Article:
Why Should We Remember?
Last Sunday November 10th, 2019 marked 100-years since the proclamation of King George V of Great Britain to remember our glorious dead.
Whilst the King was not glorifying conflict, he was asking his peoples to remember why they would enjoy freedoms after that most terrible war.
Following the Kings proclamation on the 7th November 1919, the first observation throughout the British Commonwealth was called, “Armistice Day”, which commemorated the armistice agreement that ended the First World War in 1918 ~ on the eleventh hour, of the eleventh day, of the eleventh month.
To appreciate our freedoms of today, every man, woman, boy and girl are wise to remember King George V words that, “all locomotion would cease, so that, in perfect stillness, the thoughts of everyone may be concentrated on reverent remembrance of the glorious dead.”
Sometimes, in our perceived struggle to obtain more and more stuff, we allow ourselves the indulgence of self-pity.
- Woe is me
- My lot is hard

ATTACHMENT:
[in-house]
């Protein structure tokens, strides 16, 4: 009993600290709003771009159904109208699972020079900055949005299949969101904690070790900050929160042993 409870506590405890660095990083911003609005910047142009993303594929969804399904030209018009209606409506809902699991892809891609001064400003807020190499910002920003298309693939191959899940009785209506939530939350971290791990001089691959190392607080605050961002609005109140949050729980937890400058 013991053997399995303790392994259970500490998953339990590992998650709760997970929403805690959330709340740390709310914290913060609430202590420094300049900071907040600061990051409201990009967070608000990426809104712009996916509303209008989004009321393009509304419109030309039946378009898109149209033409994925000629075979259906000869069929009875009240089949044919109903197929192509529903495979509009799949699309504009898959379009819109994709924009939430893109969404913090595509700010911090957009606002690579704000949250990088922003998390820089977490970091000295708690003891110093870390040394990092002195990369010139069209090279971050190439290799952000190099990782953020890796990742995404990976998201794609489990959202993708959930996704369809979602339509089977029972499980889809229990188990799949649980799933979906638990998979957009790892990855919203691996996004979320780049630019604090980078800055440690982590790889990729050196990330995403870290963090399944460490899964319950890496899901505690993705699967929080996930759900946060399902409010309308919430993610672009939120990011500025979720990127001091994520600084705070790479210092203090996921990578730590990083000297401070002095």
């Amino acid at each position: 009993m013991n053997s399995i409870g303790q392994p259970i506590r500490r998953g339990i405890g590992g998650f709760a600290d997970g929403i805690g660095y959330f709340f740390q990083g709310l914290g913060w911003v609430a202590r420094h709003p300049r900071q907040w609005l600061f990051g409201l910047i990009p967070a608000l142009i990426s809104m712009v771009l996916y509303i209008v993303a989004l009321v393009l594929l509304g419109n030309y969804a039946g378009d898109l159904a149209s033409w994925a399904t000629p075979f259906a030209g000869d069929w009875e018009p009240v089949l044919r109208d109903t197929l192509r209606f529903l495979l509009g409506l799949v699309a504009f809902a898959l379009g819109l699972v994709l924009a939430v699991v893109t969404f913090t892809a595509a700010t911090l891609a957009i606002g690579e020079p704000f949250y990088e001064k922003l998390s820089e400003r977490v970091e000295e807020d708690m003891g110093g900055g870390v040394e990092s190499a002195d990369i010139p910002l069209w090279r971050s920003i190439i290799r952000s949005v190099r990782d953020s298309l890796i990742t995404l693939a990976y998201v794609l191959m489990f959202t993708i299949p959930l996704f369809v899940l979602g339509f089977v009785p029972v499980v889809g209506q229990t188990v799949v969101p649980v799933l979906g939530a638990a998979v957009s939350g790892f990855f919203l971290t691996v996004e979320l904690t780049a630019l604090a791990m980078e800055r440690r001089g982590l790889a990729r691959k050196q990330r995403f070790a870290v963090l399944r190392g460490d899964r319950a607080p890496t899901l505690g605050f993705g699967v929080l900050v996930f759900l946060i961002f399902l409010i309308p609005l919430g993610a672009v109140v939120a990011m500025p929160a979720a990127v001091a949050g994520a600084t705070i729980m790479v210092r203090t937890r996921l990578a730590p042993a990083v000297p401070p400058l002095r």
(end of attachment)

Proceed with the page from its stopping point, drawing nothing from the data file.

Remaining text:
- I never seem to do anything but work
- The cost of living is spiralling upwards
- My spouse, family, boss just don’t understand me
Try pausing, not just for two-minutes once a year, but for that moment every single day to remember what you actually have going for you. And, if you can’t think of anything, at least remember those who die, are maimed or suffer mental trauma so that you may have the freedom to become.
The happiest people I know are not those who find their golden ticket; they are those who, while in pursuit of worthy goals, discover and treasure the beauty and sweetness of the everyday moments. Dieter F. Uchtdorf
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Complicated Is Easy! Simple Is Hard!